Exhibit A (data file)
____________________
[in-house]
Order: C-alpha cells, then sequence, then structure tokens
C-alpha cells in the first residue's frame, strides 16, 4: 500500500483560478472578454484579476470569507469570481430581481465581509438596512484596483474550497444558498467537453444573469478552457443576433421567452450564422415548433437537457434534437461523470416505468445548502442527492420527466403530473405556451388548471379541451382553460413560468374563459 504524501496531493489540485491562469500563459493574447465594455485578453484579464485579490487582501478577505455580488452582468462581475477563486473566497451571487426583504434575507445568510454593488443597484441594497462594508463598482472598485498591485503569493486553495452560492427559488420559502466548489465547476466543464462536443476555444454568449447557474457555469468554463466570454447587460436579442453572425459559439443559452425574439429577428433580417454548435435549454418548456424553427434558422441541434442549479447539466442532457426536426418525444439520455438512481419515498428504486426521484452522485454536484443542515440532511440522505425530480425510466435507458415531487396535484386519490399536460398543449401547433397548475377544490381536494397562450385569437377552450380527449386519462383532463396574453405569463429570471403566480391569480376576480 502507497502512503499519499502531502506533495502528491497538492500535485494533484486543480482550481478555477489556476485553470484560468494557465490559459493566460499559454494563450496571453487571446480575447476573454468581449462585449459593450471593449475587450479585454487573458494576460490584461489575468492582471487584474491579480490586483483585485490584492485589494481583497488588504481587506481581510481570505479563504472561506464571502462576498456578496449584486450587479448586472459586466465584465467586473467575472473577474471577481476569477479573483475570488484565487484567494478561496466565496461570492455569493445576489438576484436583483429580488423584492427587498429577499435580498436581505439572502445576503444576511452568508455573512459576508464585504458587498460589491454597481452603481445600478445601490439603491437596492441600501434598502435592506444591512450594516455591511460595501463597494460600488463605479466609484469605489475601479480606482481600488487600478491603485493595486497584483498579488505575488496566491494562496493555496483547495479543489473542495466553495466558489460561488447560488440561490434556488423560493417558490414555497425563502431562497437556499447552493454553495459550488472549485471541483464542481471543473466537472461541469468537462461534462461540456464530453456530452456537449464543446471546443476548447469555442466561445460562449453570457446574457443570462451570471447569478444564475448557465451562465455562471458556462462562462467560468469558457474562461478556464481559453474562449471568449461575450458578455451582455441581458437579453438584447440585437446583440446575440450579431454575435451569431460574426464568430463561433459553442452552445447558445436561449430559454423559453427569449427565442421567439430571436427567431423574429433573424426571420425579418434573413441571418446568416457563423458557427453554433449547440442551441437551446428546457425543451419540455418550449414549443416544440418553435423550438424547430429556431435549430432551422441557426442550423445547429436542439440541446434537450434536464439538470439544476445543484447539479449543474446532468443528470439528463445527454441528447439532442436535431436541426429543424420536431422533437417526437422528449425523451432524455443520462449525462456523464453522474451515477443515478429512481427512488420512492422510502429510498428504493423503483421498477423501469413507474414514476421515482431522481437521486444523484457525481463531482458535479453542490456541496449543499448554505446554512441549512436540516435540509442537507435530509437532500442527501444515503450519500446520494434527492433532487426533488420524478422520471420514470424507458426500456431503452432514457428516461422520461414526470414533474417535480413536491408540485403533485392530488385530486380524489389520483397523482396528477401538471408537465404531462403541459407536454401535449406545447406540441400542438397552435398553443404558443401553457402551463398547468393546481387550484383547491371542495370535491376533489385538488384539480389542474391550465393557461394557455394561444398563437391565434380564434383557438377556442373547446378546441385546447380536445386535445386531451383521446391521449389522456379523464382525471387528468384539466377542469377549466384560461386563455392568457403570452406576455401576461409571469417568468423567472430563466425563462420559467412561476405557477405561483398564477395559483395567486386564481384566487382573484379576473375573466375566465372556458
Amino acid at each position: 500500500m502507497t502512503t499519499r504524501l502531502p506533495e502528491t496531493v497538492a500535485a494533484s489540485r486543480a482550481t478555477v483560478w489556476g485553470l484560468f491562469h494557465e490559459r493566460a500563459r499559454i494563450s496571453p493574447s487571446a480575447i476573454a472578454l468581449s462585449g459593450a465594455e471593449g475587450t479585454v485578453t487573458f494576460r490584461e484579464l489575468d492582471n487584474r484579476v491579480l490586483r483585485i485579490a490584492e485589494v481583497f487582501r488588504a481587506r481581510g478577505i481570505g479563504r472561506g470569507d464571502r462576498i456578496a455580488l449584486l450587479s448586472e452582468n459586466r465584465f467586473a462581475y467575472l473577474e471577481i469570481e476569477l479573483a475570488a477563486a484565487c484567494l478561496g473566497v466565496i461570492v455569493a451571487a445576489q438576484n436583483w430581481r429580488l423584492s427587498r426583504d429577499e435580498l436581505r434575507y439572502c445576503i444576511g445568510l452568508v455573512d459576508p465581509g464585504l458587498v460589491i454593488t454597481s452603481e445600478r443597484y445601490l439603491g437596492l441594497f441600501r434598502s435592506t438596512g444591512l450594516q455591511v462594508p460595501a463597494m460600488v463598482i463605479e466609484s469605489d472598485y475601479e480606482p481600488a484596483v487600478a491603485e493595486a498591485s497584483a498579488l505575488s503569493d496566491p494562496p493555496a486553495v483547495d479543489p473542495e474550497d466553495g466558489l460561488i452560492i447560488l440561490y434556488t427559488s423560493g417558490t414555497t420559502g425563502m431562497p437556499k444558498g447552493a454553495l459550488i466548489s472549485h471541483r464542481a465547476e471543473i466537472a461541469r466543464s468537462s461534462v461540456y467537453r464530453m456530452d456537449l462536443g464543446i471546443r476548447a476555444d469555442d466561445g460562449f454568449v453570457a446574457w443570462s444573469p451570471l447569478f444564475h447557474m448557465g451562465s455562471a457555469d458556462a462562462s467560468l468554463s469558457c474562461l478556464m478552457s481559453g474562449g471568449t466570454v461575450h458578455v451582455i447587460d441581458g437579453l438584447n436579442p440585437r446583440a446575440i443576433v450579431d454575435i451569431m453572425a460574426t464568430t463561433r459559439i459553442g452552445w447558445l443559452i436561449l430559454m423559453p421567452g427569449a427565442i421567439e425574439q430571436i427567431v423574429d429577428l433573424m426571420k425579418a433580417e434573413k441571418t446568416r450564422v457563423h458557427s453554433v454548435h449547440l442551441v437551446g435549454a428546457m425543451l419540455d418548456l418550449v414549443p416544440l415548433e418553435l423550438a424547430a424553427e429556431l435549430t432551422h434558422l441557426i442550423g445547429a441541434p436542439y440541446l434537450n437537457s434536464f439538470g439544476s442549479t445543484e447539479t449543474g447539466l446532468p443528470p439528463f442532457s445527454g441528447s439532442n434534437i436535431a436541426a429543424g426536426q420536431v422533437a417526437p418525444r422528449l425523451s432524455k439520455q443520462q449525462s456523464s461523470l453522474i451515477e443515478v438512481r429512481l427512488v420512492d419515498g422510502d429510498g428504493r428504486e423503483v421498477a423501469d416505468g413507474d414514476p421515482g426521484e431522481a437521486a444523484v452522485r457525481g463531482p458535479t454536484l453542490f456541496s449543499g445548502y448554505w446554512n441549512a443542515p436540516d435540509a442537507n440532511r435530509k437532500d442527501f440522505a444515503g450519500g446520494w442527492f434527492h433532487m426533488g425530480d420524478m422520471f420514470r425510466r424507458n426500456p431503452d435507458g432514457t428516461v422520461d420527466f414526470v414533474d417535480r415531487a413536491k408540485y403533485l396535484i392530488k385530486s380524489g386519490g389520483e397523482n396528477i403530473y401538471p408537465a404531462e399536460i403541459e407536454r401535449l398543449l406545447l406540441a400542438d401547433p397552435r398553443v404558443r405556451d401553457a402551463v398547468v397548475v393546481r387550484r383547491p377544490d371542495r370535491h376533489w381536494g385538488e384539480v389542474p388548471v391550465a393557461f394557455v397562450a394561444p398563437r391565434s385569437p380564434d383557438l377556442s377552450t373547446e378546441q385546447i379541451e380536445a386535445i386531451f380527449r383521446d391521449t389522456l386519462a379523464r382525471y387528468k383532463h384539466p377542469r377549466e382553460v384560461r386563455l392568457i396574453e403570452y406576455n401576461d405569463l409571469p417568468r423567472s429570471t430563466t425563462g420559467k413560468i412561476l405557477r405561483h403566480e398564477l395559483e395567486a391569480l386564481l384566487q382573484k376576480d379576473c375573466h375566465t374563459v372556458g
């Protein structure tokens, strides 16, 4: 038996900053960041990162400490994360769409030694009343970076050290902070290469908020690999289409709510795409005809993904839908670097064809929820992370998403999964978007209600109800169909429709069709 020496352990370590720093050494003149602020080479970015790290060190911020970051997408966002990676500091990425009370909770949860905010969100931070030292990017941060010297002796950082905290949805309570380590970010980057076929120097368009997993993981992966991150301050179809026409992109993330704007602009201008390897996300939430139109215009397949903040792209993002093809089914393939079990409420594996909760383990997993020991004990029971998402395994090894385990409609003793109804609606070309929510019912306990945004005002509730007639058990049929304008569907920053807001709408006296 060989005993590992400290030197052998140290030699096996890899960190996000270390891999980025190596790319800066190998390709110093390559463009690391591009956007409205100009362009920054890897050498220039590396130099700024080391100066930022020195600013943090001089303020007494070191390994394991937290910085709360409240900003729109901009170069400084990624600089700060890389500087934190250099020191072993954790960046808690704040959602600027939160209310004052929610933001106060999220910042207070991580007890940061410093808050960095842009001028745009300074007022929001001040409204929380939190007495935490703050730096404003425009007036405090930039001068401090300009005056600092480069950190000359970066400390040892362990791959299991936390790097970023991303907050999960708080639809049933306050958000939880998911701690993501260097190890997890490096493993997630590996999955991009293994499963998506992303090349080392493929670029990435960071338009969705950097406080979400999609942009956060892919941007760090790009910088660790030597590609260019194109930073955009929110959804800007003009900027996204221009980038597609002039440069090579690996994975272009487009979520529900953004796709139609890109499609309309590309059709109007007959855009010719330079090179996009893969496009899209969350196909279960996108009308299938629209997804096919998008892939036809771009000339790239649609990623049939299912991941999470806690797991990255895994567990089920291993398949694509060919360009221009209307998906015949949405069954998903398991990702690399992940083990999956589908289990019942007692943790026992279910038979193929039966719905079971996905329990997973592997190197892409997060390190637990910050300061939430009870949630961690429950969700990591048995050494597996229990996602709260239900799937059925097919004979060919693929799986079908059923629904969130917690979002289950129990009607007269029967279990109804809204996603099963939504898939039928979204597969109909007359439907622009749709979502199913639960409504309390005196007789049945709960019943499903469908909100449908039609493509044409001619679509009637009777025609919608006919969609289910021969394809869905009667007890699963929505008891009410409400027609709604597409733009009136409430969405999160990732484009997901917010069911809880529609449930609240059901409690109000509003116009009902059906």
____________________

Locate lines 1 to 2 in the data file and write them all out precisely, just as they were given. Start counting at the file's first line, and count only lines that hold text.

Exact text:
[in-house]
Order: C-alpha cells, then sequence, then structure tokens